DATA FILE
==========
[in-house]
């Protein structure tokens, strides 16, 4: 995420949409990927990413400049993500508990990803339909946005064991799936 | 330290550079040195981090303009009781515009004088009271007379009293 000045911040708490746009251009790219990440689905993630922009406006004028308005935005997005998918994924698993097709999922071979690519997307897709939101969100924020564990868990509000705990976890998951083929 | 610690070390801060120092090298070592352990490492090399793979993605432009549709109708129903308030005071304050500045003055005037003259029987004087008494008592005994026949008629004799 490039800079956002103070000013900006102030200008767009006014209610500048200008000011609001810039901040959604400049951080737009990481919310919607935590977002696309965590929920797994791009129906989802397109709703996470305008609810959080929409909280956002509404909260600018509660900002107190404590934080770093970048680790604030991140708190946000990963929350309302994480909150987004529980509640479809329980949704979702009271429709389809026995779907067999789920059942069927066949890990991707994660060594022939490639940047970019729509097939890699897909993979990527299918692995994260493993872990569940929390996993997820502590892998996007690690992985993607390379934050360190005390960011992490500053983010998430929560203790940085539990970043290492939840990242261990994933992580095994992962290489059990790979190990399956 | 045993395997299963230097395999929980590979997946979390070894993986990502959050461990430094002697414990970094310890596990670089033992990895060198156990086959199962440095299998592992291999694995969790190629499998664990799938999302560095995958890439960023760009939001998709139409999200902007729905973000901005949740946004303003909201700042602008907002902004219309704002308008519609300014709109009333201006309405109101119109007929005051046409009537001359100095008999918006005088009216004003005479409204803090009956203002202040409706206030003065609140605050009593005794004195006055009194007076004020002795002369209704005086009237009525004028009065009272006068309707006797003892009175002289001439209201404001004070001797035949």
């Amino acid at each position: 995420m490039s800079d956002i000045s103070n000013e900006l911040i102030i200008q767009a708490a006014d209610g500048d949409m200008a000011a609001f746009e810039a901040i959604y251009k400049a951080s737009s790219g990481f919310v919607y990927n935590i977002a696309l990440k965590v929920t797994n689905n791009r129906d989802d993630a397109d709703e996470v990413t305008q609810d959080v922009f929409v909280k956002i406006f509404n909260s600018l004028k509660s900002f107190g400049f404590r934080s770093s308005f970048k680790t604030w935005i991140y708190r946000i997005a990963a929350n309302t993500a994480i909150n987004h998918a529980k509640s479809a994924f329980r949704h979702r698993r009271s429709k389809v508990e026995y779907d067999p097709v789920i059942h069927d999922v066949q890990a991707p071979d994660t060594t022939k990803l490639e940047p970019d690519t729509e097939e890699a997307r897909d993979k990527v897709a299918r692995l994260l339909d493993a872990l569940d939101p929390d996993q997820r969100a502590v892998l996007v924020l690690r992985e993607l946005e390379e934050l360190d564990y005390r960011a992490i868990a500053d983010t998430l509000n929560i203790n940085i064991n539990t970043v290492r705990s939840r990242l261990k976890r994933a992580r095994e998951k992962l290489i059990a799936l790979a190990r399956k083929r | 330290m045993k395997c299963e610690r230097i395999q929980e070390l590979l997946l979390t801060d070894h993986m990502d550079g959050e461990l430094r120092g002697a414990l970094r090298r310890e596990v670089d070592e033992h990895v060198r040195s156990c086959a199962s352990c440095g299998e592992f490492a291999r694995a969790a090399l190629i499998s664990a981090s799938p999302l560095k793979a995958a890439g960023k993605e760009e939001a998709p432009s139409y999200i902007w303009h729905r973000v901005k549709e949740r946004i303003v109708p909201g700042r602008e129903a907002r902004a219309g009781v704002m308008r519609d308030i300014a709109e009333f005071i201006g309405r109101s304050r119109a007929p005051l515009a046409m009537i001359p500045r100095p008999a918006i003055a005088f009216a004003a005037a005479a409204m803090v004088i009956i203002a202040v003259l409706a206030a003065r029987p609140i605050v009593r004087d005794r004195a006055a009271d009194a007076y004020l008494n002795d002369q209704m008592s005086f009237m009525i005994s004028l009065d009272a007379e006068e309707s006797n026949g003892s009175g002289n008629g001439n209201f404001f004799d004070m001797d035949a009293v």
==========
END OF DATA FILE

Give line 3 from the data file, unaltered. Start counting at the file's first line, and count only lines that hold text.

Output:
């Amino acid at each position: 995420m490039s800079d956002i000045s103070n000013e900006l911040i102030i200008q767009a708490a006014d209610g500048d949409m200008a000011a609001f746009e810039a901040i959604y251009k400049a951080s737009s790219g990481f919310v919607y990927n935590i977002a696309l990440k965590v929920t797994n689905n791009r129906d989802d993630a397109d709703e996470v990413t305008q609810d959080v922009f929409v909280k956002i406006f509404n909260s600018l004028k509660s900002f107190g400049f404590r934080s770093s308005f970048k680790t604030w935005i991140y708190r946000i997005a990963a929350n309302t993500a994480i909150n987004h998918a529980k509640s479809a994924f329980r949704h979702r698993r009271s429709k389809v508990e026995y779907d067999p097709v789920i059942h069927d999922v066949q890990a991707p071979d994660t060594t022939k990803l490639e940047p970019d690519t729509e097939e890699a997307r897909d993979k990527v897709a299918r692995l994260l339909d493993a872990l569940d939101p929390d996993q997820r969100a502590v892998l996007v924020l690690r992985e993607l946005e390379e934050l360190d564990y005390r960011a992490i868990a500053d983010t998430l509000n929560i203790n940085i064991n539990t970043v290492r705990s939840r990242l261990k976890r994933a992580r095994e998951k992962l290489i059990a799936l790979a190990r399956k083929r | 330290m045993k395997c299963e610690r230097i395999q929980e070390l590979l997946l979390t801060d070894h993986m990502d550079g959050e461990l430094r120092g002697a414990l970094r090298r310890e596990v670089d070592e033992h990895v060198r040195s156990c086959a199962s352990c440095g299998e592992f490492a291999r694995a969790a090399l190629i499998s664990a981090s799938p999302l560095k793979a995958a890439g960023k993605e760009e939001a998709p432009s139409y999200i902007w303009h729905r973000v901005k549709e949740r946004i303003v109708p909201g700042r602008e129903a907002r902004a219309g009781v704002m308008r519609d308030i300014a709109e009333f005071i201006g309405r109101s304050r119109a007929p005051l515009a046409m009537i001359p500045r100095p008999a918006i003055a005088f009216a004003a005037a005479a409204m803090v004088i009956i203002a202040v003259l409706a206030a003065r029987p609140i605050v009593r004087d005794r004195a006055a009271d009194a007076y004020l008494n002795d002369q209704m008592s005086f009237m009525i005994s004028l009065d009272a007379e006068e309707s006797n026949g003892s009175g002289n008629g001439n209201f404001f004799d004070m001797d035949a009293v």